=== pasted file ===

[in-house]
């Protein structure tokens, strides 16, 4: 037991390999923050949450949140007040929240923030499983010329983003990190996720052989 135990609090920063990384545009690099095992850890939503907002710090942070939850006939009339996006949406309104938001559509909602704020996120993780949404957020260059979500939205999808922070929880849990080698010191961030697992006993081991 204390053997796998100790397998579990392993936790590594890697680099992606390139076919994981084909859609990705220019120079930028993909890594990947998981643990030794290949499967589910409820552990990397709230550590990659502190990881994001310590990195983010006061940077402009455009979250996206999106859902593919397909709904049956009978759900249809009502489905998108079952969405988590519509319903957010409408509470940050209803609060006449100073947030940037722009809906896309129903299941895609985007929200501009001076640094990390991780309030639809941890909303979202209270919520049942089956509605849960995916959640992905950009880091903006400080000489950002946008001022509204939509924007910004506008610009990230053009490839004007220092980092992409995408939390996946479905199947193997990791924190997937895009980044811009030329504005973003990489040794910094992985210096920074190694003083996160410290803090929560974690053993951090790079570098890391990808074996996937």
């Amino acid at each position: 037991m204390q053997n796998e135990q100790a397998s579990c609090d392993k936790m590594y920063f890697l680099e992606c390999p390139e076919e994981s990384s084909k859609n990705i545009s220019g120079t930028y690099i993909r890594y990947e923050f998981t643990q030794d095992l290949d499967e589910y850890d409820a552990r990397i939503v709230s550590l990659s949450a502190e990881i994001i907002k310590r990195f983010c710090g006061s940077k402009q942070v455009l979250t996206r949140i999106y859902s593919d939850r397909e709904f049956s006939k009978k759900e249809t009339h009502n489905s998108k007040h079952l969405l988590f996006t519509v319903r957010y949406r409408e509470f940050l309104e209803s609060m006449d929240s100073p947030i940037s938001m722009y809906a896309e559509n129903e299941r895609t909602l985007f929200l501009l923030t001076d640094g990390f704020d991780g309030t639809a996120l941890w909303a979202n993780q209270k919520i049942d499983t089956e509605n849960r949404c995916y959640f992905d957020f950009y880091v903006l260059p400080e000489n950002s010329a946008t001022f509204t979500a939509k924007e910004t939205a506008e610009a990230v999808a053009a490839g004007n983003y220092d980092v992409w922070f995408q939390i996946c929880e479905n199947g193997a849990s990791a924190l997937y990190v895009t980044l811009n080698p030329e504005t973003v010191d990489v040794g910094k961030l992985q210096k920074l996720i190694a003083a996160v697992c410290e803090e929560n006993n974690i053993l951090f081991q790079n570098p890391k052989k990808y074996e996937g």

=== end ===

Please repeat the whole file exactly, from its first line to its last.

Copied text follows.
[in-house]
């Protein structure tokens, strides 16, 4: 037991390999923050949450949140007040929240923030499983010329983003990190996720052989 135990609090920063990384545009690099095992850890939503907002710090942070939850006939009339996006949406309104938001559509909602704020996120993780949404957020260059979500939205999808922070929880849990080698010191961030697992006993081991 204390053997796998100790397998579990392993936790590594890697680099992606390139076919994981084909859609990705220019120079930028993909890594990947998981643990030794290949499967589910409820552990990397709230550590990659502190990881994001310590990195983010006061940077402009455009979250996206999106859902593919397909709904049956009978759900249809009502489905998108079952969405988590519509319903957010409408509470940050209803609060006449100073947030940037722009809906896309129903299941895609985007929200501009001076640094990390991780309030639809941890909303979202209270919520049942089956509605849960995916959640992905950009880091903006400080000489950002946008001022509204939509924007910004506008610009990230053009490839004007220092980092992409995408939390996946479905199947193997990791924190997937895009980044811009030329504005973003990489040794910094992985210096920074190694003083996160410290803090929560974690053993951090790079570098890391990808074996996937």
């Amino acid at each position: 037991m204390q053997n796998e135990q100790a397998s579990c609090d392993k936790m590594y920063f890697l680099e992606c390999p390139e076919e994981s990384s084909k859609n990705i545009s220019g120079t930028y690099i993909r890594y990947e923050f998981t643990q030794d095992l290949d499967e589910y850890d409820a552990r990397i939503v709230s550590l990659s949450a502190e990881i994001i907002k310590r990195f983010c710090g006061s940077k402009q942070v455009l979250t996206r949140i999106y859902s593919d939850r397909e709904f049956s006939k009978k759900e249809t009339h009502n489905s998108k007040h079952l969405l988590f996006t519509v319903r957010y949406r409408e509470f940050l309104e209803s609060m006449d929240s100073p947030i940037s938001m722009y809906a896309e559509n129903e299941r895609t909602l985007f929200l501009l923030t001076d640094g990390f704020d991780g309030t639809a996120l941890w909303a979202n993780q209270k919520i049942d499983t089956e509605n849960r949404c995916y959640f992905d957020f950009y880091v903006l260059p400080e000489n950002s010329a946008t001022f509204t979500a939509k924007e910004t939205a506008e610009a990230v999808a053009a490839g004007n983003y220092d980092v992409w922070f995408q939390i996946c929880e479905n199947g193997a849990s990791a924190l997937y990190v895009t980044l811009n080698p030329e504005t973003v010191d990489v040794g910094k961030l992985q210096k920074l996720i190694a003083a996160v697992c410290e803090e929560n006993n974690i053993l951090f081991q790079n570098p890391k052989k990808y074996e996937g």